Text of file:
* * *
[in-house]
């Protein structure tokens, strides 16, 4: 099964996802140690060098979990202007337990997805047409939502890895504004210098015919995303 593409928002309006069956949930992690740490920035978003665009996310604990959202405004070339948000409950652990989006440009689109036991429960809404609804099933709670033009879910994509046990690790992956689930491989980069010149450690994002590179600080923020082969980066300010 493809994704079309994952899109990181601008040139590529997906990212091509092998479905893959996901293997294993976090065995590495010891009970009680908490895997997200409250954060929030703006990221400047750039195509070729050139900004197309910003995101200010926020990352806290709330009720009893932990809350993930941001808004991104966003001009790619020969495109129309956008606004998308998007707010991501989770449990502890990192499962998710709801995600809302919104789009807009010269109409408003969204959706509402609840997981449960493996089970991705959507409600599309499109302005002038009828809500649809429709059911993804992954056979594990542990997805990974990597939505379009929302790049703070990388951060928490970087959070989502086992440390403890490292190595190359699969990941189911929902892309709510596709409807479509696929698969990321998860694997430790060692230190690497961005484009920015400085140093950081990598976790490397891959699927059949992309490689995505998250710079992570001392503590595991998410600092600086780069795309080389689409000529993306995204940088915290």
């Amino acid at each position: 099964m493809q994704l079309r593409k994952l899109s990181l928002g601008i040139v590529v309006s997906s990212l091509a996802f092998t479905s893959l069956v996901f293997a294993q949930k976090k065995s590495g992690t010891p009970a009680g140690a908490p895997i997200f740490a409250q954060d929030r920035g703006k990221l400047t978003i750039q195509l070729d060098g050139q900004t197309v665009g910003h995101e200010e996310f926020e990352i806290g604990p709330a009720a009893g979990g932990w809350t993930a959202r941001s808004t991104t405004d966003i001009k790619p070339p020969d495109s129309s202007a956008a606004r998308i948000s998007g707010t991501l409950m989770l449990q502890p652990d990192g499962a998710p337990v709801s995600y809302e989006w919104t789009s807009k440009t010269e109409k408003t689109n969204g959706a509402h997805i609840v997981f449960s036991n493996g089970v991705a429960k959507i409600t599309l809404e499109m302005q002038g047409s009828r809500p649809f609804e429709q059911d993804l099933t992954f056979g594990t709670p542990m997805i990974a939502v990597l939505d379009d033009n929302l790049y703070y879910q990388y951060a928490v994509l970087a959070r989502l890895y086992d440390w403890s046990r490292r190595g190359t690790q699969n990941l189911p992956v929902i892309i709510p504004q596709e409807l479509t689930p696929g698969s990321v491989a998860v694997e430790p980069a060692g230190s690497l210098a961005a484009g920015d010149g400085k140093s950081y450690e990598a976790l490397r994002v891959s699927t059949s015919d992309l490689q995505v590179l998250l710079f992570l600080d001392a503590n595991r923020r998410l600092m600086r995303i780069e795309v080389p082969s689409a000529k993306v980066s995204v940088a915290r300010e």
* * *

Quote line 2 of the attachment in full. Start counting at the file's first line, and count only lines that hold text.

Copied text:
């Protein structure tokens, strides 16, 4: 099964996802140690060098979990202007337990997805047409939502890895504004210098015919995303 593409928002309006069956949930992690740490920035978003665009996310604990959202405004070339948000409950652990989006440009689109036991429960809404609804099933709670033009879910994509046990690790992956689930491989980069010149450690994002590179600080923020082969980066300010 493809994704079309994952899109990181601008040139590529997906990212091509092998479905893959996901293997294993976090065995590495010891009970009680908490895997997200409250954060929030703006990221400047750039195509070729050139900004197309910003995101200010926020990352806290709330009720009893932990809350993930941001808004991104966003001009790619020969495109129309956008606004998308998007707010991501989770449990502890990192499962998710709801995600809302919104789009807009010269109409408003969204959706509402609840997981449960493996089970991705959507409600599309499109302005002038009828809500649809429709059911993804992954056979594990542990997805990974990597939505379009929302790049703070990388951060928490970087959070989502086992440390403890490292190595190359699969990941189911929902892309709510596709409807479509696929698969990321998860694997430790060692230190690497961005484009920015400085140093950081990598976790490397891959699927059949992309490689995505998250710079992570001392503590595991998410600092600086780069795309080389689409000529993306995204940088915290």